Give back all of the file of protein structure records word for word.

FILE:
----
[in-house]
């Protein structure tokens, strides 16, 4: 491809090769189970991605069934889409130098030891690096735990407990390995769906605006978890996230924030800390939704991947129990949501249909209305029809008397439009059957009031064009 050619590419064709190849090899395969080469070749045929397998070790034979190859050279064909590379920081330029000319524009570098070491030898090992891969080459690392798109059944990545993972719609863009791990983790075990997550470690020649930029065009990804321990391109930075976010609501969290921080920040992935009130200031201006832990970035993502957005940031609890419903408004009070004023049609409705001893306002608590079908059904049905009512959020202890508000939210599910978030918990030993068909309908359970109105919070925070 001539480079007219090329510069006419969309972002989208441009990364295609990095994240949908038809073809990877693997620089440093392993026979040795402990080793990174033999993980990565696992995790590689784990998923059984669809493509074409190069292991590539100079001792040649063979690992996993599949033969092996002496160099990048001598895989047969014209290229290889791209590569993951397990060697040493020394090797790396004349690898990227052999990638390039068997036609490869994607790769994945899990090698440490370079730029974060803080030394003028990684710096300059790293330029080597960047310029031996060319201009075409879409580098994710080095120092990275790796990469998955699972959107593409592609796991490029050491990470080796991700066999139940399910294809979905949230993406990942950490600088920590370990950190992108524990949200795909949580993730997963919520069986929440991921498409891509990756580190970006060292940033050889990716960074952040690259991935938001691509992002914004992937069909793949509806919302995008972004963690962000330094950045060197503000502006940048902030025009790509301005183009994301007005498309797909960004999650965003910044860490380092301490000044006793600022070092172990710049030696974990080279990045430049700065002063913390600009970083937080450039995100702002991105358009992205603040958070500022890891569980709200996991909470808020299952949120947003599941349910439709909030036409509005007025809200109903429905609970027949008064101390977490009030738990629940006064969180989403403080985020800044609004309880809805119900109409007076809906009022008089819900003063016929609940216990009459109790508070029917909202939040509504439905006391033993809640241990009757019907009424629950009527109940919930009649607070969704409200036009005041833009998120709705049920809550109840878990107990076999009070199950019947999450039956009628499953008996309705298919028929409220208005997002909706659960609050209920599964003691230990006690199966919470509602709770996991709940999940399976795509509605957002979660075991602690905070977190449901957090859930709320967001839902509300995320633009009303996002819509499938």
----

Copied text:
[in-house]
């Protein structure tokens, strides 16, 4: 491809090769189970991605069934889409130098030891690096735990407990390995769906605006978890996230924030800390939704991947129990949501249909209305029809008397439009059957009031064009 050619590419064709190849090899395969080469070749045929397998070790034979190859050279064909590379920081330029000319524009570098070491030898090992891969080459690392798109059944990545993972719609863009791990983790075990997550470690020649930029065009990804321990391109930075976010609501969290921080920040992935009130200031201006832990970035993502957005940031609890419903408004009070004023049609409705001893306002608590079908059904049905009512959020202890508000939210599910978030918990030993068909309908359970109105919070925070 001539480079007219090329510069006419969309972002989208441009990364295609990095994240949908038809073809990877693997620089440093392993026979040795402990080793990174033999993980990565696992995790590689784990998923059984669809493509074409190069292991590539100079001792040649063979690992996993599949033969092996002496160099990048001598895989047969014209290229290889791209590569993951397990060697040493020394090797790396004349690898990227052999990638390039068997036609490869994607790769994945899990090698440490370079730029974060803080030394003028990684710096300059790293330029080597960047310029031996060319201009075409879409580098994710080095120092990275790796990469998955699972959107593409592609796991490029050491990470080796991700066999139940399910294809979905949230993406990942950490600088920590370990950190992108524990949200795909949580993730997963919520069986929440991921498409891509990756580190970006060292940033050889990716960074952040690259991935938001691509992002914004992937069909793949509806919302995008972004963690962000330094950045060197503000502006940048902030025009790509301005183009994301007005498309797909960004999650965003910044860490380092301490000044006793600022070092172990710049030696974990080279990045430049700065002063913390600009970083937080450039995100702002991105358009992205603040958070500022890891569980709200996991909470808020299952949120947003599941349910439709909030036409509005007025809200109903429905609970027949008064101390977490009030738990629940006064969180989403403080985020800044609004309880809805119900109409007076809906009022008089819900003063016929609940216990009459109790508070029917909202939040509504439905006391033993809640241990009757019907009424629950009527109940919930009649607070969704409200036009005041833009998120709705049920809550109840878990107990076999009070199950019947999450039956009628499953008996309705298919028929409220208005997002909706659960609050209920599964003691230990006690199966919470509602709770996991709940999940399976795509509605957002979660075991602690905070977190449901957090859930709320967001839902509300995320633009009303996002819509499938």